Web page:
Bret Stephens, who once said Muslims suffer from "the disease of the Arab mind" and falsely claimed that "bedbug" was a Nazi-era antisemitic slur, regrets... something else.
Inside: 5 things Bret Stephens could have written this column about but didn't.
Happy 2nd newsletter of the day, folks. I think this is the first time I’ve ever sent out a second, but after seeing “Bret Stephens” trend on Twitter, I felt obligated to. Don’t worry, though, I’ll try to keep it to 1 per day at most from now on (though usually somewhere around 4 per week.)
The Present Age is a reader-supported publication. If you like my work, please consider purchasing a paid subscription if you don’t already have one. Thanks!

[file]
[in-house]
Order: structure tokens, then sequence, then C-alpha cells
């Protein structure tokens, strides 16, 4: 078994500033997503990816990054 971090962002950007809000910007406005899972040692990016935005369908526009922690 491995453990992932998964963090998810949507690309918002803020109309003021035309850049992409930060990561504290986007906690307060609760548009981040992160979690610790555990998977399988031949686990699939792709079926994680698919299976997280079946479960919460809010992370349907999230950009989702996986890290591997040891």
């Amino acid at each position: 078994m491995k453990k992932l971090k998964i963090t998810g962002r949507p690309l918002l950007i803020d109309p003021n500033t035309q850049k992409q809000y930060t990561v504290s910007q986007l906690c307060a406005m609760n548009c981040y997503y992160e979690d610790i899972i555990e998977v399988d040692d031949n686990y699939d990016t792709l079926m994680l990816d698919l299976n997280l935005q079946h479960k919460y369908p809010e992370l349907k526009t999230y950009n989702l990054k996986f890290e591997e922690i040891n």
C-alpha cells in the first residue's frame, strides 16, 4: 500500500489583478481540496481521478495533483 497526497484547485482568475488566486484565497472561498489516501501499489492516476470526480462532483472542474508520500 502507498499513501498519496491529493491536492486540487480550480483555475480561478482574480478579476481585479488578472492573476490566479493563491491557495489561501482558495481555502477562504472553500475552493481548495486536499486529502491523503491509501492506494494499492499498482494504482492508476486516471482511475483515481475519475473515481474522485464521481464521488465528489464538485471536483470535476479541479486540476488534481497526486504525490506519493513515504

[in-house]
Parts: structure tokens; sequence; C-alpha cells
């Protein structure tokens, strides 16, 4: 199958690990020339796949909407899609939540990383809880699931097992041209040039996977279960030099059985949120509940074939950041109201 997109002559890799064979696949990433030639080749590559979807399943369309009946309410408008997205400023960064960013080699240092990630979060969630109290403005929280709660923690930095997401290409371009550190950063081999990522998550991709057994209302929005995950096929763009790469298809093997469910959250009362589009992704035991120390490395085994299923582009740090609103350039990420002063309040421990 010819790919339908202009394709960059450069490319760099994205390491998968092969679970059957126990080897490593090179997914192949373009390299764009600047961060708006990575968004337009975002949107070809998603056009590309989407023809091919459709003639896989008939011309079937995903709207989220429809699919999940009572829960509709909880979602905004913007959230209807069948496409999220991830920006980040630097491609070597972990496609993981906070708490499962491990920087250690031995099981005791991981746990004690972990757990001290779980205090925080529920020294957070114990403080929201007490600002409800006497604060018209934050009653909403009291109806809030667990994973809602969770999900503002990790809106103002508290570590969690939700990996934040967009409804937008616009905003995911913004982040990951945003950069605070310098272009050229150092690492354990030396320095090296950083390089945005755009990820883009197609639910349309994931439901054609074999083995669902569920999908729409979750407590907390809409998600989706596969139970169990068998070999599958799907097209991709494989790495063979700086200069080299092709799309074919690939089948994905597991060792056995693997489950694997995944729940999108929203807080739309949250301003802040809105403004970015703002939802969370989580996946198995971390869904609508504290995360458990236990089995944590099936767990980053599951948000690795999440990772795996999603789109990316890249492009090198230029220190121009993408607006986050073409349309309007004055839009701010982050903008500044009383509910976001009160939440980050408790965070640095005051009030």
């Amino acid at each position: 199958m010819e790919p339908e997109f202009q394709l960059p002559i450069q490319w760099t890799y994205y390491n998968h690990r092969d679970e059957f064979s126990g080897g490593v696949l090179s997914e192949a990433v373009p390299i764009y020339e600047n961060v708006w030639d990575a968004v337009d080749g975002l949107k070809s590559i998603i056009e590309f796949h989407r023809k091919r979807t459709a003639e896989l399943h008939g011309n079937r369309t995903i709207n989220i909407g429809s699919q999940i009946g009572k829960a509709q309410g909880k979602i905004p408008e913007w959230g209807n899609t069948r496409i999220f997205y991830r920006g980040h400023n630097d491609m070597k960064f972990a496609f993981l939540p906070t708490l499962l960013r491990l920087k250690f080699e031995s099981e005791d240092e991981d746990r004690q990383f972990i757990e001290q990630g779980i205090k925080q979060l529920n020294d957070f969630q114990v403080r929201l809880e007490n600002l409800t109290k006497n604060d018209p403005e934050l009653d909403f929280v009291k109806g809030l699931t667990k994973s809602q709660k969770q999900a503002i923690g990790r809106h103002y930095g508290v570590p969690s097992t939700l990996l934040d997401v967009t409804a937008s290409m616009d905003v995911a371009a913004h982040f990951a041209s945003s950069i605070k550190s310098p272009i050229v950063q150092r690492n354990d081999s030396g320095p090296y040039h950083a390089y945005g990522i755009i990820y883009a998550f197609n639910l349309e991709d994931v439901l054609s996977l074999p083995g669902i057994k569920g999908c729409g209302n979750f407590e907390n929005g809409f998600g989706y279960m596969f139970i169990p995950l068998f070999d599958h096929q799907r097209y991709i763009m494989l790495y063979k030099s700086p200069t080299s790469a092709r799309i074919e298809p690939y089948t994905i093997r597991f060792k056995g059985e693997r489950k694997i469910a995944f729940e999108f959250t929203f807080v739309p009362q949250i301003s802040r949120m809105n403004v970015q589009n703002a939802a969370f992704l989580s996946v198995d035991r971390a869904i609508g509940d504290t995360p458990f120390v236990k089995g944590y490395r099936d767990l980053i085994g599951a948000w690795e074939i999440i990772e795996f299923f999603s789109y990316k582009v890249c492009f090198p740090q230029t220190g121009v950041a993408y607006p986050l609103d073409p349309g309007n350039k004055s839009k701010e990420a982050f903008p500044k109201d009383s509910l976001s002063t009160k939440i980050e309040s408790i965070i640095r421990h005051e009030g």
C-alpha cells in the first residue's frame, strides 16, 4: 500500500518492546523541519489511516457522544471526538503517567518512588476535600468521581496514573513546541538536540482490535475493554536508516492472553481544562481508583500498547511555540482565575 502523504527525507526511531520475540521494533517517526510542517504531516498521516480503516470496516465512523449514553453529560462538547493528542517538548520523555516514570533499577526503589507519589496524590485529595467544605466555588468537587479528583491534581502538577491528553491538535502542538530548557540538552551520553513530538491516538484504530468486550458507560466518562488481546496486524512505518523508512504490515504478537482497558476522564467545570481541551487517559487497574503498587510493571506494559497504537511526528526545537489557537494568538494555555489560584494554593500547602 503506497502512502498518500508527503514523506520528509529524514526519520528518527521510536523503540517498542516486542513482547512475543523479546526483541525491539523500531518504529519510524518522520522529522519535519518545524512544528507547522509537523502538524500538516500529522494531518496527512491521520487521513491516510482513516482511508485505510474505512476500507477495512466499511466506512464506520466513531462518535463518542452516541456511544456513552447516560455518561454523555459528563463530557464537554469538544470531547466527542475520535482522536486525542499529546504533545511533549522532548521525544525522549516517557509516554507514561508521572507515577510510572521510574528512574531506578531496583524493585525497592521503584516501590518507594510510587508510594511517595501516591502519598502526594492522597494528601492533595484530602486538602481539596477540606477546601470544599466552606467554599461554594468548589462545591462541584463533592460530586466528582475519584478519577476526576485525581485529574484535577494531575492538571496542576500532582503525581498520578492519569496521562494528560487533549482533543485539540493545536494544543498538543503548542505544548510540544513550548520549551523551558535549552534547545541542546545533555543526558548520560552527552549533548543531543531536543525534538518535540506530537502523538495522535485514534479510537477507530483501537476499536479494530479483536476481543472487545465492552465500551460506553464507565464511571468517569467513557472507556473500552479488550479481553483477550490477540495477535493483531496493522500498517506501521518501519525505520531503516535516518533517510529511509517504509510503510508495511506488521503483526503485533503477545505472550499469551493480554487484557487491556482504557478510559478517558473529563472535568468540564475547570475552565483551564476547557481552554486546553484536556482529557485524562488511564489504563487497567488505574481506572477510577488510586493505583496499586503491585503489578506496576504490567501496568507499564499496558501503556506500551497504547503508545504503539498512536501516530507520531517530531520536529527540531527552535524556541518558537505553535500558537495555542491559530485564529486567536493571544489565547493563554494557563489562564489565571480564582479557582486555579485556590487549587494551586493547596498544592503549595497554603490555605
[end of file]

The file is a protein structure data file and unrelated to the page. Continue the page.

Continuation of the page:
The New York Times asked its columnists to write about a time they were wrong. And given this opportunity… they stumbled. Turns out that when you ask some of the most self-absorbed people on the planet (as columnists tend to be) to reflect on their work in a critical way, you’re going to get the same kinds of answers a narcissist might give to an interviewer who asks a job candidate for their “greatest weakness.” (“Some might say that I just work too hard.”)
While the whole series is hit or miss (Paul Krugman said he was wrong about inflation, Michelle Goldberg said she regretted writing that Al Franken should resign from the Senate, and Gail Collins said she regretted working references to the time Mitt Romney drove to Canada with his dog strapped to the roof of his car), I was genuinely curious what Bret Stephens would say. And here it was: